World champion boxer ridiculed as ‘fat slob’ puts God first

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By Michael Ashcraft —

Ridiculed as a “fat slob” in the boxing world with 1-25 odds against, Andy Ruiz Jr. shocked the world when he defeated the heavyweight champion Anthony Joshua eight months ago.

On Saturday, the first Mexican-heritage heavyweight champion rematches in Saudi Arabia against the Nigerian-born British boxer who’s taller, more muscular and has a longer arm reach.

“God’s everything,” Ruiz said on a Seti Afoa video on YouTube. “I don’t think I would be here without Him, without His help. He’s always been in my life since I was a little kid. I’m a Christian, and I believe in God. I fight for God. On my fighting shorts, it says, ‘God is real.’ When I win, I’m going to give all the glory to God. If you believe in God, everything is possible.”

Andy, as a youth

Andres Ponce Ruiz, now 30, grew up in the sparse desert town of Imperial, California, just 10 miles from the border of Mexico, where much of his family got swept away in the drug- and human-trafficking prevalent in the region.

A hyperactive kid who liked to get into trouble, Ruiz fell into street-fighting; even then he was always underestimated as a chubby kid. The streets learned that behind the baby face was a fast and furious succession of brutal blows that laid rivals flat.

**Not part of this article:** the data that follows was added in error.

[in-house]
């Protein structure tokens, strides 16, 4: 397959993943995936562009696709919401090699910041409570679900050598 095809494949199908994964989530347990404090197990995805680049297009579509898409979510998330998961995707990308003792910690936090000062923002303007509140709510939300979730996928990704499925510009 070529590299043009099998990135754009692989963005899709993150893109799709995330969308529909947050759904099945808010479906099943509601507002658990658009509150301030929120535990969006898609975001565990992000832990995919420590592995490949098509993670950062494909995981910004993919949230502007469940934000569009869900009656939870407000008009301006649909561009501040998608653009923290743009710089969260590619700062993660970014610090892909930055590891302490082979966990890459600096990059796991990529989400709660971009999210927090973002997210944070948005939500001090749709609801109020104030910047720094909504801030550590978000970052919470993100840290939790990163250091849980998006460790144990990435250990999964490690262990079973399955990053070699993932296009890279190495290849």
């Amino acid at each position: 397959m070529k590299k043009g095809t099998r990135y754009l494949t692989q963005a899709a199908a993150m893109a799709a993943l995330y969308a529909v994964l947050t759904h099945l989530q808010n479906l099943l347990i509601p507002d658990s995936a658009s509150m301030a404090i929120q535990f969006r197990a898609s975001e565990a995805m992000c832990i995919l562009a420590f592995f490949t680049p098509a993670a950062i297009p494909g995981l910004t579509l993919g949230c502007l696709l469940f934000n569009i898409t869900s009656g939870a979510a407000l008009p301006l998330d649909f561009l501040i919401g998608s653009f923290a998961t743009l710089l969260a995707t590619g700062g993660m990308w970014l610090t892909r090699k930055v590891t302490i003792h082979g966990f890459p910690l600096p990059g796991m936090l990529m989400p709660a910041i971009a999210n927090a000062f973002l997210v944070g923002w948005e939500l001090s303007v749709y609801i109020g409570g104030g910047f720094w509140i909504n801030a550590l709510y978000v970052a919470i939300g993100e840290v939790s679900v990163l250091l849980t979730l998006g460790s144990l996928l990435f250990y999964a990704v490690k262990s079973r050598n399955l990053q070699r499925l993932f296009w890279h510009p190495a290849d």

“I was always hanging around with the wrong crowd and crew. There are a lot of gang members out there where I live. They’re all druggies. Some of my family members are gang or related to the gang,” Ruiz said in the UK’s Telegraph.

“I’ve been in many street fights. I fought street fights for my friends to protect them. My dad would go and look for me everywhere: alleys, houses and knocking at the doors to get me to go to the gym. I’d be hanging around with the wrong crowd. Thanks to boxing and my dad, I was steered in the right direction.”

As a youth, he even got into brawls with cops and learned to take blows from fully grown adults. That’s how he got ready to fight in the ring. Ruiz was expelled from high school for — no surprise — fighting. His dad tried to redirect his son into positive influences by getting him into boxing.

Since he was so close to the border, Ruiz spent much time in Mexico, in Mexicali, and identifies strongly with his cultural heritage. His grandfather owned a boxing gym in Mexicali. One of Ruiz’s tattoos says “Hecho en Mexico” (made in Mexico).

As he advanced through the boxing circuit in Mexico, he earned the nickname “The Destroyer.”

Prior to facing Anthony Joshua, Ruiz had 32 victories with 21 knockouts and only one defeat on points to Joseph Parker, the former WBO champion who was beaten on decision by Joshua.

The first time Ruiz faced Joshua for the combined WBA/IBF/WBO/IBO heavyweight titles, he knocked the bigger man down to earn a technical knock out in the seventh round. The man who admits to a Snicker’s bar addiction looked almost finished in the third round when he got dropped to the canvas.

“I am scared of no one except God,” he says in the UK’s Independent.

“Everything is possible. I suffered a lot as a little kid. Just believe in God and work hard,” he says on a Fight Hub TV video in Spanish.

Michael Ashcraft supports his Christian journalism selling bamboo steamers on Amazon.